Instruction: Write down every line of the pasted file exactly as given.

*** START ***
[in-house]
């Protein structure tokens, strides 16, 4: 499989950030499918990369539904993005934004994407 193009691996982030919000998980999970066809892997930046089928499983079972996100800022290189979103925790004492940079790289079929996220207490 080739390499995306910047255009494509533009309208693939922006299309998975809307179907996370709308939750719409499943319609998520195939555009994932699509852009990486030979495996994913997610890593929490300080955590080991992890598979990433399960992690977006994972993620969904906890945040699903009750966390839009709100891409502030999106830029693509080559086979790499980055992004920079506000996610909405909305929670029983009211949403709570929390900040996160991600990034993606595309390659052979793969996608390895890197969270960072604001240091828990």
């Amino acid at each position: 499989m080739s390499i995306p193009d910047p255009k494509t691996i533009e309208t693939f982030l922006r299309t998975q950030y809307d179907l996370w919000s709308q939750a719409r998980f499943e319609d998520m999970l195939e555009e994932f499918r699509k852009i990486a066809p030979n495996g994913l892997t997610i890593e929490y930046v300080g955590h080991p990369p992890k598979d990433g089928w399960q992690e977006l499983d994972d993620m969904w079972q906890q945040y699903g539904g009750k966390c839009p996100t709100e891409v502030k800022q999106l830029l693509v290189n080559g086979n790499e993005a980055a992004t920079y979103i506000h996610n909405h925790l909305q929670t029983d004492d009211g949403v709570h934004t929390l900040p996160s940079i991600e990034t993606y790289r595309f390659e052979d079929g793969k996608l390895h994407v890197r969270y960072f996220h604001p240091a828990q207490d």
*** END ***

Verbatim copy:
[in-house]
């Protein structure tokens, strides 16, 4: 499989950030499918990369539904993005934004994407 193009691996982030919000998980999970066809892997930046089928499983079972996100800022290189979103925790004492940079790289079929996220207490 080739390499995306910047255009494509533009309208693939922006299309998975809307179907996370709308939750719409499943319609998520195939555009994932699509852009990486030979495996994913997610890593929490300080955590080991992890598979990433399960992690977006994972993620969904906890945040699903009750966390839009709100891409502030999106830029693509080559086979790499980055992004920079506000996610909405909305929670029983009211949403709570929390900040996160991600990034993606595309390659052979793969996608390895890197969270960072604001240091828990």
């Amino acid at each position: 499989m080739s390499i995306p193009d910047p255009k494509t691996i533009e309208t693939f982030l922006r299309t998975q950030y809307d179907l996370w919000s709308q939750a719409r998980f499943e319609d998520m999970l195939e555009e994932f499918r699509k852009i990486a066809p030979n495996g994913l892997t997610i890593e929490y930046v300080g955590h080991p990369p992890k598979d990433g089928w399960q992690e977006l499983d994972d993620m969904w079972q906890q945040y699903g539904g009750k966390c839009p996100t709100e891409v502030k800022q999106l830029l693509v290189n080559g086979n790499e993005a980055a992004t920079y979103i506000h996610n909405h925790l909305q929670t029983d004492d009211g949403v709570h934004t929390l900040p996160s940079i991600e990034t993606y790289r595309f390659e052979d079929g793969k996608l390895h994407v890197r969270y960072f996220h604001p240091a828990q207490d």